When DC1 was in 5th grade in paradise, they let kids use the class laptops for khan academy and st math when they were done with their other stuff. Khan academy may not be the best match since mainly it allows you to get ahead, but ST Math is a different kind of math-- lots of logic, puzzles, and spatial skills-- and it's fun (DC2 calls it "penguin math"). It looks like San Diego Public Schools has a subscription to it, so that may be something you can ask about next year.
I think they did have ST Math and she liked it. They also suggest Khan academy, but she wasn't so into that. We may try again.Delete
And don't apologize for posting suggestions! You are saving me research time.
I would suggest a second instrument as suggested earlier. Also try music school as against music class. Music school provides a more comprehensive learning experience with theory etc. My son is enrolled in a music school and in karate. He can go to karate everyday or as often as he can. He has been doing this for 6 years and is a brown belt. I really wish I had enrolled my older kids in karate when they were young. I urge them to take it up but they are way too busy now. Try Math Circles (http://www.sdmathcircle.org/). My older boys did it quite diligently, but it didn't work for the youngest. He did it for one semester and stopped.ReplyDelete
Thanks for the link! I'll take a look. I tried to get Pumpkin interested in karate (hoping for a family class.... I miss martial arts), but she hasn't been. She loves gymnastics, though.Delete
You can buy her some Penrose the Mathematical Cat books for puzzles and thinking games about math.ReplyDelete
She's a good age to begin Lego Robotics kits. I have one that you can borrow if you don't want to shell out $$$ right away until you know she likes it. We drive down to SD biweekly for eldercare so we can arrange for dropoff or pickup relatively easily.
Thanks for the offer! My husband is a huge Lego fan and has some technics kits, and would love an excuse to buy some of the robotics kits. Pumpkin shows zero interest in this, though. Petunia, on the other hand, will probably be into it. As you'll learn in the mom blogging post about Petunia I have planned for next week, she's super into robots.Delete
I was incredibly bored at school and dealt with it by reading a lot. I've ended up struggling with finding a sense of purpose, and I wish I'd been encouraged more to take on and complete projects earlier on. Maybe tackling a problem she's interested in (build a working car for a doll, make a Spanish vocab flashcard app, plan a day of your road trip for the family) would help solve the larger boredom problem more than just adding more school-like activities.ReplyDelete
Reality interesting post (even as a non-parent). Passed it on to my sister since my oldest niece is the same age and I think my sister has been thinking through similar issues.ReplyDelete
May I think out of the box here?ReplyDelete
Could she help kids with difficulty on her own school (like a tutor)? It is done in some europeans countries and it seems to help.
But more than that, why not some volunteer work? Out of schools skills?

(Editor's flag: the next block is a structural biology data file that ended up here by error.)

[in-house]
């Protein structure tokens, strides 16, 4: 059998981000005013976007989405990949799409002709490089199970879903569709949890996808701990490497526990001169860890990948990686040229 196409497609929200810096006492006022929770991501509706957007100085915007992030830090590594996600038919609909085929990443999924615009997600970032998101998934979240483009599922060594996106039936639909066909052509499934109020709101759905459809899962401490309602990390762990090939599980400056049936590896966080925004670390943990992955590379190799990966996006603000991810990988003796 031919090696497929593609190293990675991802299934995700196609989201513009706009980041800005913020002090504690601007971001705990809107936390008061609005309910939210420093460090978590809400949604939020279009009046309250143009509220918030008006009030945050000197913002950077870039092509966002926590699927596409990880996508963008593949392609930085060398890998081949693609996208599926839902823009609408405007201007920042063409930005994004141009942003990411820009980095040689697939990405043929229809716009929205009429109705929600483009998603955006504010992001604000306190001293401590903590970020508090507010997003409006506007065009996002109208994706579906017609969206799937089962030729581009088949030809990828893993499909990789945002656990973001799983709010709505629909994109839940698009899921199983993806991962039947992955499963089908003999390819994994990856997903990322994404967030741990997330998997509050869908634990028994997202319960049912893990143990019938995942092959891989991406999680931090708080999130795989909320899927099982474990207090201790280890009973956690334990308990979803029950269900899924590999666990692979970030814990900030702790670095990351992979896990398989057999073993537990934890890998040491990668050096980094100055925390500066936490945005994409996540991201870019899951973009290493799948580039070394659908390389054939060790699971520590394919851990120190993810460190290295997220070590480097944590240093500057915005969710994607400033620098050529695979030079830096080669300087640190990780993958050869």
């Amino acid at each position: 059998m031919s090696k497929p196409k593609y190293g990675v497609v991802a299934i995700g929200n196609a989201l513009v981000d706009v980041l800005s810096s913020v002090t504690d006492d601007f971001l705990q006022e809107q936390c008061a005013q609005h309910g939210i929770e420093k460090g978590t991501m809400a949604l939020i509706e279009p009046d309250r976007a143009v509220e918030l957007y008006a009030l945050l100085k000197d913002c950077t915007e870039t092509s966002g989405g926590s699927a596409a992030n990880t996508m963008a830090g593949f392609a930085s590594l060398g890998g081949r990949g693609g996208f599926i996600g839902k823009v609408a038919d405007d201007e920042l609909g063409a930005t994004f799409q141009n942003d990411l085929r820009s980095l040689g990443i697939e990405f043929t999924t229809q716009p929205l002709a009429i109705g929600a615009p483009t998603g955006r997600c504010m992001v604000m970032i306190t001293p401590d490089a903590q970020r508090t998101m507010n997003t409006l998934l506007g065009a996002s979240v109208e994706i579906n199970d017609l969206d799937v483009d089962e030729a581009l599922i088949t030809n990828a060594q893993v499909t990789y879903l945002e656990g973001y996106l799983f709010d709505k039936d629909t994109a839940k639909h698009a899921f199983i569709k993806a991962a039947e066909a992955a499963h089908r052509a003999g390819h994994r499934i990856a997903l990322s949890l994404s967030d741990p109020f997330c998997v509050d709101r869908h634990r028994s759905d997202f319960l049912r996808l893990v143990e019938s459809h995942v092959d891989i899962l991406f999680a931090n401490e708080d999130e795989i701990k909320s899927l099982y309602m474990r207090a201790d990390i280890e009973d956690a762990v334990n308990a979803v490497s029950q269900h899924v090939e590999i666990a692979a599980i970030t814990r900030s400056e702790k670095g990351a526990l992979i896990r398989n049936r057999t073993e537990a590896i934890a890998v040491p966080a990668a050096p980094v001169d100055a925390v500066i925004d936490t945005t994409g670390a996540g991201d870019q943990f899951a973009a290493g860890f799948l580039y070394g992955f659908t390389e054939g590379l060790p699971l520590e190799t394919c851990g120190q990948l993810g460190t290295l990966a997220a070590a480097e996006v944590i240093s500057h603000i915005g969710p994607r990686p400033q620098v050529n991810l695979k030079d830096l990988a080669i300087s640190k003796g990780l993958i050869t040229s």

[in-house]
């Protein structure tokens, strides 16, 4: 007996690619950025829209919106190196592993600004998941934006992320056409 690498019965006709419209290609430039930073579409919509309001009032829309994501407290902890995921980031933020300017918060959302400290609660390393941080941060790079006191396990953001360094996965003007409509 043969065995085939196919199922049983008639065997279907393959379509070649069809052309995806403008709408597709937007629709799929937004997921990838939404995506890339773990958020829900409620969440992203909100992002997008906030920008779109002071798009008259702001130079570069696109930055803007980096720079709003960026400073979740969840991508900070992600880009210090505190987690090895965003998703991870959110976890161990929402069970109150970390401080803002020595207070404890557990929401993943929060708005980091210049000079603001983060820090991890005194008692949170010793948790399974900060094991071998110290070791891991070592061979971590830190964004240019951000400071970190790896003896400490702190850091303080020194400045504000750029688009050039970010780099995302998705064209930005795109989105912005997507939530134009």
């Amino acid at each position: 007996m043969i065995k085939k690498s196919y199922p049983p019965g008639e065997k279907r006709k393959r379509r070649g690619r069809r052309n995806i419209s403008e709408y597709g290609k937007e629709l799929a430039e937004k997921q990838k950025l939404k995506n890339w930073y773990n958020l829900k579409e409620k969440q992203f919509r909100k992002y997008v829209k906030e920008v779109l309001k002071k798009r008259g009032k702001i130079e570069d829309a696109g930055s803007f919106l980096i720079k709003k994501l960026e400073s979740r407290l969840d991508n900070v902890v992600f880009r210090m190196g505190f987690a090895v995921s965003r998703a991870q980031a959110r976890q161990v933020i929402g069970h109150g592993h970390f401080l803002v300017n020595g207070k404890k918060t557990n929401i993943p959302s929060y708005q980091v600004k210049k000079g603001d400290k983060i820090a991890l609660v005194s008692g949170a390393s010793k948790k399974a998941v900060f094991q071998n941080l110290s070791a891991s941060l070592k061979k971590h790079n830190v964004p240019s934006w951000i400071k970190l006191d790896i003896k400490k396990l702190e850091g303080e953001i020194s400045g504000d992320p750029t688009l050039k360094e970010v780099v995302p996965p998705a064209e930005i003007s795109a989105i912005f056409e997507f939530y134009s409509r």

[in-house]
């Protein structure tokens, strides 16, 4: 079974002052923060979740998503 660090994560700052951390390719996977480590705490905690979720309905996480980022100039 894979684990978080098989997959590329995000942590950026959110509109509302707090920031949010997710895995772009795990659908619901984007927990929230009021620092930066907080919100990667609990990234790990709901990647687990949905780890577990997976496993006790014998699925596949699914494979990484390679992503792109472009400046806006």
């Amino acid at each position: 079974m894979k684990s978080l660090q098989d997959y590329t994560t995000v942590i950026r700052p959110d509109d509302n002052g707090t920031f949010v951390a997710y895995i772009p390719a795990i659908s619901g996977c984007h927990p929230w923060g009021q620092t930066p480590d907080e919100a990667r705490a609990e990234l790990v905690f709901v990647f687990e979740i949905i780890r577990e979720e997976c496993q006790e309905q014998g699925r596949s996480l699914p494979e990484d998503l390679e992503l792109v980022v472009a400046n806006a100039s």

Why does it all have to be about expanding her skills academically? Preparing her to be an unbeatable professional since birth?
WHat about just letting her be a kid for a while? And finding her own likes and dislikes without having all the stimulation for her to thrive and be bright in everything all the time?
Anon, I don't want to get into an argument about this but I sort of suspect you do. Please don't. Your comment assumes a lot about me and my kid that isn't true. I'm responding to her comments and requests, and I thought that was clear in the post. I didn't share everything she said, and I'm not going to. But perhaps you can try giving me the benefit of the doubt and instead of assuming that I'm trying to prepare her to be "an unbeatable professional" (whatever that is) assume that I'm trying to help my kid solve a problem she identified and make her happy. Being bored and not feeling challenged is not "being a kid" it is being bored and unchallenged. She is thriving. She has plenty of outside of school activities, both structured and unstructured, on her own. She said she was bored at school and felt unchallenged, and we are working to find ways to help with that while letting her stay in a school she really wants to stay in. That is what this post was about.Delete
I had written you a very long response only to find out that it was too long and to loose it. So I will write in a few replies. First things first: I am sorry that I have offended you. It wasn't my intention. As an educator myself, it stroke a chord about a broader discussion who has nothing to do with you and your kid in particular. So, I am sorry I came out cross and was unfair to you. I realized it over the last ours and I came here to apologize even before knowing that you pointed it out. I follow your blog for years now and I really appreciate it, so I am truly sorry I offended you. Having said so, may i explain myself (although I guess you already know all that I am going to say and it's not about you specifically?)
We all want to stimulate and challenge our kids. The younger the mind, the more you can do with it’s plasticity and capacity of learning. For instance, it blew my mind 20 years ago, when I’ve learned that you can teach a 3 moth-old baby to read. By the age of 6 months, this same baby can create phrases using cards with words. That’s how amazing little ones are when stimulated. So most loving parents want to do it and that’s great. But eventually, your very stimulated kid go to school.Delete